Months ago I was working with a female client who was struggling with jealousy. Apparently an ex-girlfriend had contacted her boyfriend via Facebook (of course) to notify him of her recent engagement. It all seemed innocent enough and, after some lengthy explaining from her boyfriend, the client understood this. However, she still felt lingering feelings of anxiety and insecurity.
“It’s so frustrating, feeling jealous,” she said with her elbows on her knees and her hands over her ears. “There’s no point in me feeling this way. Jealousy is such a wasted emotion.”
When you spend the majority of your week with people who are generally unhappy, a natural tendency grows to attempt to cure those people of any and all negative sensations. After all, that’s ostensibly why they are there. This urge is to be kept in check, however, because all emotions have their place.
“No no,” I jumped in. “Every feeling serves a purpose. A wasted emotion doesn’t exist.”
“So what’s the point of jealousy?” she asked.
Fortunately, my dissertation was on romantic jealousy so I was quick to respond. Probably a little too textbookish for most people’s tastes, but that’s what happens when you spend months on end studying a single phenomenon. You become robotic about it, like a less charming Wall-E.
“Romantic jealousy, in its purest form, is your body’s signal that there is a potential threat to what you believe is rightfully yours. In this case, your boyfriend. It generates anxiety because your mind is processing a potential loss.” I then smiled confidently, as if those words would not only make her feel better, but also cure the world of poverty, war and AIDS.
“But I kind of get that his ex isn’t a threat. She’s getting married for Christ’s sake. She just wanted to share that with him.”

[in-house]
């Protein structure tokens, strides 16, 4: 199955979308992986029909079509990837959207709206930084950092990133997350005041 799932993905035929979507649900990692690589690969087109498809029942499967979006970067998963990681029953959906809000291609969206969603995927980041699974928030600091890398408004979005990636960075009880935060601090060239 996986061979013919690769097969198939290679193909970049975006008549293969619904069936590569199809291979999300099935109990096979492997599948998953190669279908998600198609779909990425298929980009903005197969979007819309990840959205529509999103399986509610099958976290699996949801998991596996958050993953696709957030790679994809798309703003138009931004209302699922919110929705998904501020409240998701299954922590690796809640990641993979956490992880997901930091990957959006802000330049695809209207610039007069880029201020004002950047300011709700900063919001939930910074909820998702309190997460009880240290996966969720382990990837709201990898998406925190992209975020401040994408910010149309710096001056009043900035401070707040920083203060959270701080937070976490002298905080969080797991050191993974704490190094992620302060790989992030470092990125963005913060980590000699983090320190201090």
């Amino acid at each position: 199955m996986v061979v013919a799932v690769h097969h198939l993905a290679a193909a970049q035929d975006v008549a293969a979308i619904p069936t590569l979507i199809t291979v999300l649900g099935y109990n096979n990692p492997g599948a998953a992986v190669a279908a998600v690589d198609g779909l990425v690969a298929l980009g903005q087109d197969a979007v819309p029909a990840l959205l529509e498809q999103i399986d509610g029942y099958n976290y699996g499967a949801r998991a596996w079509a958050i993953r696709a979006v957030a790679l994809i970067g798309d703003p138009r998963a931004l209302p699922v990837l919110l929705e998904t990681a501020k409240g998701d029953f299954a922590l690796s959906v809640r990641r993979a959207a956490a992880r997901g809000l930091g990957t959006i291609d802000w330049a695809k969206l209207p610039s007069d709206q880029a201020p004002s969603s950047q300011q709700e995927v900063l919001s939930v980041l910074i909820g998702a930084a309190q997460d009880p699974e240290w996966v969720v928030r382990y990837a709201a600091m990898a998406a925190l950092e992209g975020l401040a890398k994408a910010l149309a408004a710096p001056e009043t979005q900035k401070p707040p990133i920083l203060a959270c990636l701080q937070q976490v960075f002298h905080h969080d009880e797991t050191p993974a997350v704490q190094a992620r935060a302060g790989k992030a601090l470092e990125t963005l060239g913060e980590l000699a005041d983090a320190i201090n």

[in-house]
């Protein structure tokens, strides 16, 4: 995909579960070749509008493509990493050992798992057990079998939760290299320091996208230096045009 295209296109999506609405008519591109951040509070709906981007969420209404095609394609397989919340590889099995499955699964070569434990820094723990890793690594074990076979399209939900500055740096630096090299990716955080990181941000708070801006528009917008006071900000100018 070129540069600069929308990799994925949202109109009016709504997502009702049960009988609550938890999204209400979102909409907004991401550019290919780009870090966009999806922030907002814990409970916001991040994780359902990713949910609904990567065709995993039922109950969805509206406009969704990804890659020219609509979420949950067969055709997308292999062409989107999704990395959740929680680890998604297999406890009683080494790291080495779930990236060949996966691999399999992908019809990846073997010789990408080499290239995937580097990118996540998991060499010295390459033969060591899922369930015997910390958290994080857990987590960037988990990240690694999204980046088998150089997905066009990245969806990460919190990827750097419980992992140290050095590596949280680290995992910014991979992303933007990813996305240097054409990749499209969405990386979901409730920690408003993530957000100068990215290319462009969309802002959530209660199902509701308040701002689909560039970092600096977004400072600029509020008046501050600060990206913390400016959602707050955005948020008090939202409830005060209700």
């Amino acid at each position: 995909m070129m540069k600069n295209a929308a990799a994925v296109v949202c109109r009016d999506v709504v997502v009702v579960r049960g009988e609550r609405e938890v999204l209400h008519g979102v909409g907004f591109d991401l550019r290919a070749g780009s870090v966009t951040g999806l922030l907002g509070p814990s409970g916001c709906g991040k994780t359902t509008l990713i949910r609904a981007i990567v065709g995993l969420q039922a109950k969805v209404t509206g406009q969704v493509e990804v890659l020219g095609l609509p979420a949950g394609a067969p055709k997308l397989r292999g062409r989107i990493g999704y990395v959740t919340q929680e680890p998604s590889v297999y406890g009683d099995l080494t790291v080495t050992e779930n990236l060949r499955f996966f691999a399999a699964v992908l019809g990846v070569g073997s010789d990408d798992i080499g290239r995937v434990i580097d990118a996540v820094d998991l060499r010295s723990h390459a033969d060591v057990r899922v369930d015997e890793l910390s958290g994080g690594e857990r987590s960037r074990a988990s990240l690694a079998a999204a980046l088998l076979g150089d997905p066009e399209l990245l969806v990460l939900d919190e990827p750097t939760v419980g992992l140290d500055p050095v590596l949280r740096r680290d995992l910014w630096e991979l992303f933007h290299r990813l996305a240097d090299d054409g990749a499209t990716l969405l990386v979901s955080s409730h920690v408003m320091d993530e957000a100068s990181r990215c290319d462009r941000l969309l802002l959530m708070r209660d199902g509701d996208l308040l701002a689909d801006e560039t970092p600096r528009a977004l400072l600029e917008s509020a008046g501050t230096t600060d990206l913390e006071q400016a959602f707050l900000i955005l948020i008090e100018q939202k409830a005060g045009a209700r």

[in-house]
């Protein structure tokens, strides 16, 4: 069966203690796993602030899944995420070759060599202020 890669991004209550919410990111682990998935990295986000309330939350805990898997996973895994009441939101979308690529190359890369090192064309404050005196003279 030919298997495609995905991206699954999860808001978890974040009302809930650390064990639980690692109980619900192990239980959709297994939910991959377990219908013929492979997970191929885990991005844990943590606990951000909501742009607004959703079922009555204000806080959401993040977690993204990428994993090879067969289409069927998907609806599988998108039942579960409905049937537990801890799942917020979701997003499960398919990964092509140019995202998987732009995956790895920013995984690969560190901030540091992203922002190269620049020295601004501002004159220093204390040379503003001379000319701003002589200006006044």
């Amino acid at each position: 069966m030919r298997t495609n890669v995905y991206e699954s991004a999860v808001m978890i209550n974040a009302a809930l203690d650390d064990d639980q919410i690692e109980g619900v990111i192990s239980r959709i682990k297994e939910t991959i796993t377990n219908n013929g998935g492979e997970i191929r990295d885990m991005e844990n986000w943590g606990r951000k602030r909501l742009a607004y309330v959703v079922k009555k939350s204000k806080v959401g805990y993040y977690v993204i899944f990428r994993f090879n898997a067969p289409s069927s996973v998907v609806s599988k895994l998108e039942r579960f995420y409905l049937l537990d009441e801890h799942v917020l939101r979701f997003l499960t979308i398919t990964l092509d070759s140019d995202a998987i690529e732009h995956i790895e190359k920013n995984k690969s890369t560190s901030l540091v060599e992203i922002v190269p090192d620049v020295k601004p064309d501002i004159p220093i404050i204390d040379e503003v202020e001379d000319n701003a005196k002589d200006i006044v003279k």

“Right, that’s why jealousy is only meant to be a signal, and for some people it’s an almost automatic response. It’s not designed to say ‘my relationship is threatened,’ but rather, ‘is this a real, viable problem or something that’s not actually worth getting distressed over?’ If the threat is real, you would have to decide if you wanted to ‘protect’ what is yours.”
So every feeling has a purpose. Sadness is to teach us what we value and what truly brings us joy. We wouldn’t really know happiness if sadness wasn’t part of the package. The same can be said for grief. If we didn’t feel the sting of loss we wouldn’t love and appreciate those we care about. And anger is our signal that our rights as people might be being exploited. The list goes on and on.
That said, every emotion has the unfortunate potential to be taken at face value and acted upon. My client could have confronted the ex-girlfriend or, even worse, forced her boyfriend to “de-friend” her. People who suffer from panic generally know, at least outside of the attacks, that the anxiety is a false alarm of sorts. It’s the ‘Flight or Fight’ mechanism kicking in, but some patients believe they are having a heart attack and flee to the E.R. It’s only when they are able to do a mental check-in of this intense physiological reaction and recognize that there’s no real danger to their health present that they get better. The same can be said for Obsessive-Compulsive Disorder (OCD). Dr. Gail knows that germs are everywhere and that avoiding handshakes isn’t going to change that. But the anxiety comes over so strongly that she can’t help but to avoid touching others.
“Out-of-context jealousy basically sounds like a mindfuck to me,” my client said.
“That pretty much sums it up. Your brain needs a little time to get comfortable with the idea that there’s no real threat present. That’s why the lingering feelings are still there.”
“So if I can train myself to recognize what the purpose of my jealousy is and to check it’s validity, I’d have more control over it?”
“And then I wouldn’t need you anymore?” she said, with a level of excitement suggesting that she was about to complete Chinese Water Torture as opposed to therapy.
“Um…yes, that’s right.”
And that’s pretty much what she did. When the feeling of jealousy came on, she reminded herself that the emotion wasn’t a waste; rather, it was a signal to ask herself if there was a true threat to her relationship. With a lot of practice – and make no mistake, changing emotional patterns takes plenty of work – she got very facile at quickly realizing there wasn’t really anyone trying to steal away her man. And when that process started to become second nature, she felt better, and the water torture ended.
Working with me must be sheer hell because the clients can’t wait to be done fast enough.
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